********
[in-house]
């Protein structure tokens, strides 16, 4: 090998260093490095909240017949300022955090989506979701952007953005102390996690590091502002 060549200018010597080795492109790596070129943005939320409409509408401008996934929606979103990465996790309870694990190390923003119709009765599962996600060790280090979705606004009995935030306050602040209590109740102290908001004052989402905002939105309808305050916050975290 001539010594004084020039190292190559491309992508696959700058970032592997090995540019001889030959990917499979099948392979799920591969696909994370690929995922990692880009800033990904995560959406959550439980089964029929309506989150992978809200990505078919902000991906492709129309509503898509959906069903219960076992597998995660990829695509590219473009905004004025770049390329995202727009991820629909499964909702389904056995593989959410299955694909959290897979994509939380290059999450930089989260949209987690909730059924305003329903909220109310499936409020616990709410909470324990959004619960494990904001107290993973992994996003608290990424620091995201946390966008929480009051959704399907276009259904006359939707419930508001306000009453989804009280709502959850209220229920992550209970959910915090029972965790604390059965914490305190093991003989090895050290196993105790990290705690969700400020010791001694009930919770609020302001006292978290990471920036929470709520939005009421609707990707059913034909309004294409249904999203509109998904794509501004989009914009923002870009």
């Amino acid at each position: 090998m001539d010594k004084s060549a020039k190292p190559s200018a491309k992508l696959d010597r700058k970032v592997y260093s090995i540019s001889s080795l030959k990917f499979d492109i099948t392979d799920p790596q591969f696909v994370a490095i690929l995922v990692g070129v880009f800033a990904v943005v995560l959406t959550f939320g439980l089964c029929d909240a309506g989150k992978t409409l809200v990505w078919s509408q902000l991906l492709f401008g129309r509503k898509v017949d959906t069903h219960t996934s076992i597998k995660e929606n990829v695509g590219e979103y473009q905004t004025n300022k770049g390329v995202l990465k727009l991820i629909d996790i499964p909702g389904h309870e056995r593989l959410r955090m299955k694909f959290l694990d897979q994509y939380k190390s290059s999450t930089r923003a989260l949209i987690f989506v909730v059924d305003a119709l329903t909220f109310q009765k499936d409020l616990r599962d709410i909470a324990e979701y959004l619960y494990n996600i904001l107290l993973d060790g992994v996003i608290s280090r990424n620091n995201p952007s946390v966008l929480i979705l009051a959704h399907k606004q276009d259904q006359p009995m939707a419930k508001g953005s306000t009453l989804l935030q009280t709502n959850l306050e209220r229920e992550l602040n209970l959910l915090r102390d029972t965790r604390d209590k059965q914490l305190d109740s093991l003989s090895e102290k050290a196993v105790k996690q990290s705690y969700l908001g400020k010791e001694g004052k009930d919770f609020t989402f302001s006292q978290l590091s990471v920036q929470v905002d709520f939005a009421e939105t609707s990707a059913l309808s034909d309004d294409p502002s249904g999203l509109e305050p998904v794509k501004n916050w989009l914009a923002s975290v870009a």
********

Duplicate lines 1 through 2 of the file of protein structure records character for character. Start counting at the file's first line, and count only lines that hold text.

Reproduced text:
[in-house]
């Protein structure tokens, strides 16, 4: 090998260093490095909240017949300022955090989506979701952007953005102390996690590091502002 060549200018010597080795492109790596070129943005939320409409509408401008996934929606979103990465996790309870694990190390923003119709009765599962996600060790280090979705606004009995935030306050602040209590109740102290908001004052989402905002939105309808305050916050975290 001539010594004084020039190292190559491309992508696959700058970032592997090995540019001889030959990917499979099948392979799920591969696909994370690929995922990692880009800033990904995560959406959550439980089964029929309506989150992978809200990505078919902000991906492709129309509503898509959906069903219960076992597998995660990829695509590219473009905004004025770049390329995202727009991820629909499964909702389904056995593989959410299955694909959290897979994509939380290059999450930089989260949209987690909730059924305003329903909220109310499936409020616990709410909470324990959004619960494990904001107290993973992994996003608290990424620091995201946390966008929480009051959704399907276009259904006359939707419930508001306000009453989804009280709502959850209220229920992550209970959910915090029972965790604390059965914490305190093991003989090895050290196993105790990290705690969700400020010791001694009930919770609020302001006292978290990471920036929470709520939005009421609707990707059913034909309004294409249904999203509109998904794509501004989009914009923002870009």